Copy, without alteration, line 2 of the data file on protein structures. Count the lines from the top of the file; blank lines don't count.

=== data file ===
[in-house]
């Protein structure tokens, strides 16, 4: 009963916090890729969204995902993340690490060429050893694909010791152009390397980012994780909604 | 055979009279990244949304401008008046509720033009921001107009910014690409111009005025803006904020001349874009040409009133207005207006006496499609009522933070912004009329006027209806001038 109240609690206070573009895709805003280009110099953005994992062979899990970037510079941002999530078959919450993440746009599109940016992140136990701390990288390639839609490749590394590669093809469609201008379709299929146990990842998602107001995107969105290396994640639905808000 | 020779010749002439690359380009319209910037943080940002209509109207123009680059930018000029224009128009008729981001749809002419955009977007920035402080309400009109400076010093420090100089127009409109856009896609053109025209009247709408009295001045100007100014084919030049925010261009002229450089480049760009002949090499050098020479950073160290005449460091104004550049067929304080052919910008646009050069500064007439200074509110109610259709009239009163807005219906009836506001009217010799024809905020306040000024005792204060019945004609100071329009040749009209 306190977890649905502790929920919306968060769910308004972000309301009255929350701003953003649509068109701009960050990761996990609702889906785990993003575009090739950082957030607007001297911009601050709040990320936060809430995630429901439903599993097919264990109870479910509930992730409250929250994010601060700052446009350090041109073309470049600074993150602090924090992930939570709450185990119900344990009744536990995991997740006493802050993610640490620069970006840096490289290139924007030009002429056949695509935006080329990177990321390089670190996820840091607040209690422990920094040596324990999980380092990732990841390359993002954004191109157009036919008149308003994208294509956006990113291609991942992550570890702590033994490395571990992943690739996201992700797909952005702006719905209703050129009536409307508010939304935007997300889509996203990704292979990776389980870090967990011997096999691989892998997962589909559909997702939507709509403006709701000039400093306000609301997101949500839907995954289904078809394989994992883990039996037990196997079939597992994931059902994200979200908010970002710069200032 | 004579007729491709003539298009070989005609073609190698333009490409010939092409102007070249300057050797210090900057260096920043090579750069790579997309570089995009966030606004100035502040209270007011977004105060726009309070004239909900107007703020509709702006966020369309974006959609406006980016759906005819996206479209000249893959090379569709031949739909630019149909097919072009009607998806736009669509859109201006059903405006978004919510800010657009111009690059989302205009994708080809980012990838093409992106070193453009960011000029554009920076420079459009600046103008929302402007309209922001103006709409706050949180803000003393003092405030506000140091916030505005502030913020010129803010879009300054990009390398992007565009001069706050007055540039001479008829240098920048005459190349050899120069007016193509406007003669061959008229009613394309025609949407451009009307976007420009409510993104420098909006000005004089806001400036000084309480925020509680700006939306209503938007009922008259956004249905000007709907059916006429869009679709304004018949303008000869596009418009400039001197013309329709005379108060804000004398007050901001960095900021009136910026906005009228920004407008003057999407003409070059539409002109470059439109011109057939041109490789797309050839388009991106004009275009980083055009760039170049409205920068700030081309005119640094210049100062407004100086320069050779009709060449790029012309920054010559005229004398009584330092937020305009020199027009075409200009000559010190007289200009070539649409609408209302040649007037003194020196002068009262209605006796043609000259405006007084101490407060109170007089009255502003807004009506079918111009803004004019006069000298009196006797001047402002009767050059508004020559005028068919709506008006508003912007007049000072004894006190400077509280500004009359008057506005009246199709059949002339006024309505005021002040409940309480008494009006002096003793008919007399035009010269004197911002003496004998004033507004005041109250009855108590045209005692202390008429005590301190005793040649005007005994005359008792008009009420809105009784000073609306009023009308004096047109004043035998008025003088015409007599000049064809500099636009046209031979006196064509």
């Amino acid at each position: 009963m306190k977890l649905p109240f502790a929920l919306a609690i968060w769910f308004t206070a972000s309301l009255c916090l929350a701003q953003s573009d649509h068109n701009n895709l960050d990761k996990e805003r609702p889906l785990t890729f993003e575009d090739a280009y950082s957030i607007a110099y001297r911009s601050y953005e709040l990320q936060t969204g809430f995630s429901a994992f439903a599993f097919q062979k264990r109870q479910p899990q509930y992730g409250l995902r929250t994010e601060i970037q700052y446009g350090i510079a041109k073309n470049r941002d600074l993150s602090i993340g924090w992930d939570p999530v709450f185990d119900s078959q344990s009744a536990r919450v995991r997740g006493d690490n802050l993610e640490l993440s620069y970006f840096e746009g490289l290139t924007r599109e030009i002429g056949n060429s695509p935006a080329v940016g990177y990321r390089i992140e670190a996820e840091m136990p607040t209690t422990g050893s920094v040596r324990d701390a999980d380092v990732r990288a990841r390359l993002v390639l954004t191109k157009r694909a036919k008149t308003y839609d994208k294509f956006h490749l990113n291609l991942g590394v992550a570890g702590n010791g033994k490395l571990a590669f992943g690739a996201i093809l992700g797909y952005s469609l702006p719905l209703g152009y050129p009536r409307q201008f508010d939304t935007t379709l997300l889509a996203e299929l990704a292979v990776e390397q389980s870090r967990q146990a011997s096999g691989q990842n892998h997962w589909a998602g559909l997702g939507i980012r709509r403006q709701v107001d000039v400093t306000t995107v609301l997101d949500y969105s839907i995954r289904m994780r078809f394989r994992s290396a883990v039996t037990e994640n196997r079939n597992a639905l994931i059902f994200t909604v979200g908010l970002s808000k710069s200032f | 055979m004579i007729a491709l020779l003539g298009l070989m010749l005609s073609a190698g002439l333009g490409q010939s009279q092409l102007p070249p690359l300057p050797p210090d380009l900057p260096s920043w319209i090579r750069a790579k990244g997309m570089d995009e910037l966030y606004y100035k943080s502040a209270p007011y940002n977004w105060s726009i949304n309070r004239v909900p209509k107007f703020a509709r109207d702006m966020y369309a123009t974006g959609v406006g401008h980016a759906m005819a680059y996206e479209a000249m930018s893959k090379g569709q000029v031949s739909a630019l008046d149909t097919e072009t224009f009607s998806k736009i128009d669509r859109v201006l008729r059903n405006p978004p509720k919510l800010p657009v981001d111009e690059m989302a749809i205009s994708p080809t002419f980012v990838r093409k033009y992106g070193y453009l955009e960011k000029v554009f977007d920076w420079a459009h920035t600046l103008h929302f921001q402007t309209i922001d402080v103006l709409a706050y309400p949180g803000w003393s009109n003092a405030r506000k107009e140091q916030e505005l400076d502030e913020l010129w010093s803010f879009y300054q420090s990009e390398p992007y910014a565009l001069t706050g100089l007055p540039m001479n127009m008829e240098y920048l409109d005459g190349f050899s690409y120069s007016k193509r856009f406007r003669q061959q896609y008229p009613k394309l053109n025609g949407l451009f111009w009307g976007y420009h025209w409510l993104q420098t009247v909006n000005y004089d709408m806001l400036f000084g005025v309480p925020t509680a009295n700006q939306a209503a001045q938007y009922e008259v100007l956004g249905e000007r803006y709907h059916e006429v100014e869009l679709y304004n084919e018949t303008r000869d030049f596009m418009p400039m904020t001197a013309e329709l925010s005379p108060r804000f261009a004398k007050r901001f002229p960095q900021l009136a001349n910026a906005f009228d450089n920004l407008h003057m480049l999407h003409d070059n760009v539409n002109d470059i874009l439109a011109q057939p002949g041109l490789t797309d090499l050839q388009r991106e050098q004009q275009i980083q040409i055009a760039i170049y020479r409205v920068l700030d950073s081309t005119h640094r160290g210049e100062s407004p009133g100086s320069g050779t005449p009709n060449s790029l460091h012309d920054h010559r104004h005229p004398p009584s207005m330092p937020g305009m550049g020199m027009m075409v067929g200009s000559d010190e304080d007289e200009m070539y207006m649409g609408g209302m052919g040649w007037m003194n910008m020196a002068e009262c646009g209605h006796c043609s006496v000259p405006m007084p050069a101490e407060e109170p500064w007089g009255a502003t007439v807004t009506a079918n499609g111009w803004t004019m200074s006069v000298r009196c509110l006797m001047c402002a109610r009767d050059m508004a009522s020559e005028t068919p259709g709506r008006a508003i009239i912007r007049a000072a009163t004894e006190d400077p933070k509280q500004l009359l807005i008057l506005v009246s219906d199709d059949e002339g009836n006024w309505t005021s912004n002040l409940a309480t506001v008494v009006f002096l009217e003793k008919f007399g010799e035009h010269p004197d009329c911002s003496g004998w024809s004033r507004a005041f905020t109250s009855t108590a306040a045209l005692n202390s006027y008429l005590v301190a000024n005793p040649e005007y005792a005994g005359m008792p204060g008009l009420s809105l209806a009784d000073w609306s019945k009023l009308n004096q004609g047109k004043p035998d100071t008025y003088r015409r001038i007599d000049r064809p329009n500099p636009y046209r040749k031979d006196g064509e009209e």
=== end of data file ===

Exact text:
């Protein structure tokens, strides 16, 4: 009963916090890729969204995902993340690490060429050893694909010791152009390397980012994780909604 | 055979009279990244949304401008008046509720033009921001107009910014690409111009005025803006904020001349874009040409009133207005207006006496499609009522933070912004009329006027209806001038 109240609690206070573009895709805003280009110099953005994992062979899990970037510079941002999530078959919450993440746009599109940016992140136990701390990288390639839609490749590394590669093809469609201008379709299929146990990842998602107001995107969105290396994640639905808000 | 020779010749002439690359380009319209910037943080940002209509109207123009680059930018000029224009128009008729981001749809002419955009977007920035402080309400009109400076010093420090100089127009409109856009896609053109025209009247709408009295001045100007100014084919030049925010261009002229450089480049760009002949090499050098020479950073160290005449460091104004550049067929304080052919910008646009050069500064007439200074509110109610259709009239009163807005219906009836506001009217010799024809905020306040000024005792204060019945004609100071329009040749009209 306190977890649905502790929920919306968060769910308004972000309301009255929350701003953003649509068109701009960050990761996990609702889906785990993003575009090739950082957030607007001297911009601050709040990320936060809430995630429901439903599993097919264990109870479910509930992730409250929250994010601060700052446009350090041109073309470049600074993150602090924090992930939570709450185990119900344990009744536990995991997740006493802050993610640490620069970006840096490289290139924007030009002429056949695509935006080329990177990321390089670190996820840091607040209690422990920094040596324990999980380092990732990841390359993002954004191109157009036919008149308003994208294509956006990113291609991942992550570890702590033994490395571990992943690739996201992700797909952005702006719905209703050129009536409307508010939304935007997300889509996203990704292979990776389980870090967990011997096999691989892998997962589909559909997702939507709509403006709701000039400093306000609301997101949500839907995954289904078809394989994992883990039996037990196997079939597992994931059902994200979200908010970002710069200032 | 004579007729491709003539298009070989005609073609190698333009490409010939092409102007070249300057050797210090900057260096920043090579750069790579997309570089995009966030606004100035502040209270007011977004105060726009309070004239909900107007703020509709702006966020369309974006959609406006980016759906005819996206479209000249893959090379569709031949739909630019149909097919072009009607998806736009669509859109201006059903405006978004919510800010657009111009690059989302205009994708080809980012990838093409992106070193453009960011000029554009920076420079459009600046103008929302402007309209922001103006709409706050949180803000003393003092405030506000140091916030505005502030913020010129803010879009300054990009390398992007565009001069706050007055540039001479008829240098920048005459190349050899120069007016193509406007003669061959008229009613394309025609949407451009009307976007420009409510993104420098909006000005004089806001400036000084309480925020509680700006939306209503938007009922008259956004249905000007709907059916006429869009679709304004018949303008000869596009418009400039001197013309329709005379108060804000004398007050901001960095900021009136910026906005009228920004407008003057999407003409070059539409002109470059439109011109057939041109490789797309050839388009991106004009275009980083055009760039170049409205920068700030081309005119640094210049100062407004100086320069050779009709060449790029012309920054010559005229004398009584330092937020305009020199027009075409200009000559010190007289200009070539649409609408209302040649007037003194020196002068009262209605006796043609000259405006007084101490407060109170007089009255502003807004009506079918111009803004004019006069000298009196006797001047402002009767050059508004020559005028068919709506008006508003912007007049000072004894006190400077509280500004009359008057506005009246199709059949002339006024309505005021002040409940309480008494009006002096003793008919007399035009010269004197911002003496004998004033507004005041109250009855108590045209005692202390008429005590301190005793040649005007005994005359008792008009009420809105009784000073609306009023009308004096047109004043035998008025003088015409007599000049064809500099636009046209031979006196064509």